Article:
Washington climbing rankings for health system performance

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Washington climbing rankings for health system performance

The Commonwealth Fund has released their 2017 Scorecard on State Health System Performance, and Washington is ranked #10 overall, an increase of six spots from its baseline rank. We rank particularly well in Avoidable Hospital Use & Cost (#5), Healthy Lives (#9) and Equity (#10), but scored lower in Access & Affordability (#18) and Prevention & Treatment (#23).

The report showed improvement across the board in Washington due to the Affordable Care Act (ACA). After ACA coverage expansions in 2015, the number of uninsured children under 18 was reduced by more than 50,000, uninsured adults ages 19-64 dropped by more than 442,000, and the number of adults who went without care because of cost dropped by more than 200,000.

The Commonwealth Fund report continues the good reviews of Washington’s health care system. Last week, US News & World Report ranked Washington in the top 10 best states for health care. The rankings placed Washington at #9 overall, and were based on health care access, health care quality, and public health.

This is great news and the Alliance celebrates these rankings as validation that the hard work and collaboration of so many organizations across the state are making a difference. Health system change is a tremendous undertaking and it is encouraging to see improvements in rankings such as these.

At the same time, we know that we still have a long way to go to achieve our goals of improving transparency and reducing variation, as well as reducing price, underuse of effective care, and overuse of unnecessary tests and procedures. Washington’s lower rankings in Access & Affordability and Prevention & Treatment are critical areas that should be focused on for improvement, and we were also called out as having “greatly worsened” in breast cancer deaths and mortality among Medicare beneficiaries. The state’s performance also worsened on a number of measures for vulnerable populations, including vaccination rates for low-income children and children of Hispanic ethnicity.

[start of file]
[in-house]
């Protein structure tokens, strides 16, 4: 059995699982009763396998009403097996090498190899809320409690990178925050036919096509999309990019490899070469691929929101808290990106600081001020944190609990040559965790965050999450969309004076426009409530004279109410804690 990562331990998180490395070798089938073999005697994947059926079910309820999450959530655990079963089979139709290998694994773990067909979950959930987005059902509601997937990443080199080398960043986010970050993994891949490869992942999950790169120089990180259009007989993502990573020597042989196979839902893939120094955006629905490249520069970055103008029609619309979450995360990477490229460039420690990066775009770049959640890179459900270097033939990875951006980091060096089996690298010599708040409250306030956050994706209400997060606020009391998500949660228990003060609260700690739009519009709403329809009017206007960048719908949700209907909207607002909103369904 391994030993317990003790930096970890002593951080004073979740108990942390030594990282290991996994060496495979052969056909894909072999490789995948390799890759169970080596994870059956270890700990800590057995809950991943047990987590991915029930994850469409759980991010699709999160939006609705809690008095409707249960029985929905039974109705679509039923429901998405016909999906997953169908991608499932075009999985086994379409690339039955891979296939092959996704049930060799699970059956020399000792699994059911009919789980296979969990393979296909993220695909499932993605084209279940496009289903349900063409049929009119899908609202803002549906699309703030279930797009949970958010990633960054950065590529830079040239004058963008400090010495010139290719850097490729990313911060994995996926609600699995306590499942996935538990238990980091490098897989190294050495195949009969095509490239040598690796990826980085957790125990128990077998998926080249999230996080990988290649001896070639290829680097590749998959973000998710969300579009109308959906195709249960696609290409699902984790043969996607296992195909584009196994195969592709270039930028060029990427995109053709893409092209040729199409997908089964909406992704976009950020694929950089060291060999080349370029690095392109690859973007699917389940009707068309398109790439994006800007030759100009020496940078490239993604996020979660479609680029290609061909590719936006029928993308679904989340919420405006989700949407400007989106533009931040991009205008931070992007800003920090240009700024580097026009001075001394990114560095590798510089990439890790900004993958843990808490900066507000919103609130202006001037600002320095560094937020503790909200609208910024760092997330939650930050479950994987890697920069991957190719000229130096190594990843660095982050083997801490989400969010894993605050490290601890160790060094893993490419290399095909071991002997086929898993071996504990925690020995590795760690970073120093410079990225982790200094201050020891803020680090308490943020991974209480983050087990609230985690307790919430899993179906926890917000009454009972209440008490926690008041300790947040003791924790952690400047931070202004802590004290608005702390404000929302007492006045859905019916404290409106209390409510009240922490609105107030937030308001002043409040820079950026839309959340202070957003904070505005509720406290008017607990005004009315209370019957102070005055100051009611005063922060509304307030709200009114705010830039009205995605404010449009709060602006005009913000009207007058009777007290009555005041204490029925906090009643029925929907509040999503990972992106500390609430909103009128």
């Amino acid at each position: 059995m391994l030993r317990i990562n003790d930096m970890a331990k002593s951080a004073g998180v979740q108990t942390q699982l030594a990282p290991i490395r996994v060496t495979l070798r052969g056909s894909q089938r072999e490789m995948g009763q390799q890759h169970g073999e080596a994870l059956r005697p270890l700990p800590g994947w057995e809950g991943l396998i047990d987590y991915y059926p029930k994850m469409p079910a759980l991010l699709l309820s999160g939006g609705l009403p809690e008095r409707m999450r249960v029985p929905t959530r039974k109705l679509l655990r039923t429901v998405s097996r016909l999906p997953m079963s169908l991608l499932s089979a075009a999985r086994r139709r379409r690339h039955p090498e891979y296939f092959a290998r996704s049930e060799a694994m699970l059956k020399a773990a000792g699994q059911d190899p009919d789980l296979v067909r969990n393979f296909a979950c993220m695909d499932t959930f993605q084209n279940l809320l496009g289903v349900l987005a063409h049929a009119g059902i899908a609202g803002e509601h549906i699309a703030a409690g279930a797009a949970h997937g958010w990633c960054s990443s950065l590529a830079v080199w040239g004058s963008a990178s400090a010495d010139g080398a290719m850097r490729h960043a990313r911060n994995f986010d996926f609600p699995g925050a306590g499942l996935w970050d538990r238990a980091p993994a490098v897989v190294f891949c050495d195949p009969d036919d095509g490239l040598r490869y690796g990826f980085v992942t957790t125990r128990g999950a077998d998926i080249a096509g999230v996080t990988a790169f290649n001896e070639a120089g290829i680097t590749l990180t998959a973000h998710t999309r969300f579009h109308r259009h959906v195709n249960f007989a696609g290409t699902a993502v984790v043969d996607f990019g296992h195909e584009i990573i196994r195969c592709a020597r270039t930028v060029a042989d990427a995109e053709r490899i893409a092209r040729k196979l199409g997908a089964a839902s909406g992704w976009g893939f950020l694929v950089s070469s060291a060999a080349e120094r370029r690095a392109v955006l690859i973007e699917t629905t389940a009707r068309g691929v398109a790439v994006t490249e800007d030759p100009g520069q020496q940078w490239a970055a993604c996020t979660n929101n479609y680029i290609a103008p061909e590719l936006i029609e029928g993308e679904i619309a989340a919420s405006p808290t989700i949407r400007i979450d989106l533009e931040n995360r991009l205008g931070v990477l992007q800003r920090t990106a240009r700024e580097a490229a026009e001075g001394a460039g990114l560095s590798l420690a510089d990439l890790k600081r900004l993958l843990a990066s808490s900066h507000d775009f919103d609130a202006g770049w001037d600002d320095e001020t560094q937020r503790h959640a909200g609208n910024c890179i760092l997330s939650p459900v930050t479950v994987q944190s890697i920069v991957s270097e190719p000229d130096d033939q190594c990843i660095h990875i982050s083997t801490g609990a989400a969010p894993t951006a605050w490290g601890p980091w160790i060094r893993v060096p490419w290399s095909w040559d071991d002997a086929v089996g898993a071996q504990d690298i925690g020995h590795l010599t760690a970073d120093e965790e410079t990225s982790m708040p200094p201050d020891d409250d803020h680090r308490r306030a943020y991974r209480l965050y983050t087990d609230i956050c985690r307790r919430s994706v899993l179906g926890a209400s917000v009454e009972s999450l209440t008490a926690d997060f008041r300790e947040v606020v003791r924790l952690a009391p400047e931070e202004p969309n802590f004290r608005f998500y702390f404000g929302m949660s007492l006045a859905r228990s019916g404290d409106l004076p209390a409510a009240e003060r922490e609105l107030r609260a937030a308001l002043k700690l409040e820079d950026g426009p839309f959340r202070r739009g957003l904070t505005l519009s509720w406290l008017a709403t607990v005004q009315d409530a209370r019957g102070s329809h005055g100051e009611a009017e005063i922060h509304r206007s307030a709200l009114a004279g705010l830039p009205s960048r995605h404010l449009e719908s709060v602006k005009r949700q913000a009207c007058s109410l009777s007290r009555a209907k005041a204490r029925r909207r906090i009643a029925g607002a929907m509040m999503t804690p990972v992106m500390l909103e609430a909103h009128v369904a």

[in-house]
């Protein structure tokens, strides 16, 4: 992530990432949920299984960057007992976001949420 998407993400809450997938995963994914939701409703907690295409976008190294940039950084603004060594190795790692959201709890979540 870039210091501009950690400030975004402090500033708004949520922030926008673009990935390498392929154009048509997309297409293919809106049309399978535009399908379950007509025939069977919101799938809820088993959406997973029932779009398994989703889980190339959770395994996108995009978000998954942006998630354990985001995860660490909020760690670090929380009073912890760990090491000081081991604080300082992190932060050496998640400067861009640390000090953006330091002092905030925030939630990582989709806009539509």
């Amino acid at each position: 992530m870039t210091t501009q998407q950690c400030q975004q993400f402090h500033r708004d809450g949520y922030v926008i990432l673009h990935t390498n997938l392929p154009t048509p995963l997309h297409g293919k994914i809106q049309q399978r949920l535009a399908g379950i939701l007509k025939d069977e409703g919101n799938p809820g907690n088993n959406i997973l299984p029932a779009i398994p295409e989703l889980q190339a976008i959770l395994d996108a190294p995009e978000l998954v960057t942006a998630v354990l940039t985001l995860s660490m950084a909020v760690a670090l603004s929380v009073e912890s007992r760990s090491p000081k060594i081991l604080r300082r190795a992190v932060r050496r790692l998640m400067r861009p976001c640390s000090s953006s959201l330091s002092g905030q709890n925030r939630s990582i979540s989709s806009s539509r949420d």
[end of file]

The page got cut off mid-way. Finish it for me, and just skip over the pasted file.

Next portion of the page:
Source: Commonwealth Fund Scorecard on State Health System Performance, 2017

We hope that tools such as the Community Checkup will continue to be utilized by consumers so they can make more informed decisions about their care, by medical groups to improve the care they provide, and by purchasers to generate the most value from their health plans.

As noted in the Commonwealth Fund’s report, “Looking forward, it is likely that states will be challenged to provide leadership on health policy as the federal government considers a new relationship with states in public financing of health care. To improve the health of their residents, states must find creative ways of addressing the causes of rising mortality rates while also working to strengthen primary and preventive care.”

We know that Washington is up to the challenge, and that by continuing to shine a spotlight on performance that provide actionable insights, Washington can keep climbing the rankings and be a national leader in health system improvement.

View the full Commonwealth Fund Scorecard for Washington here.

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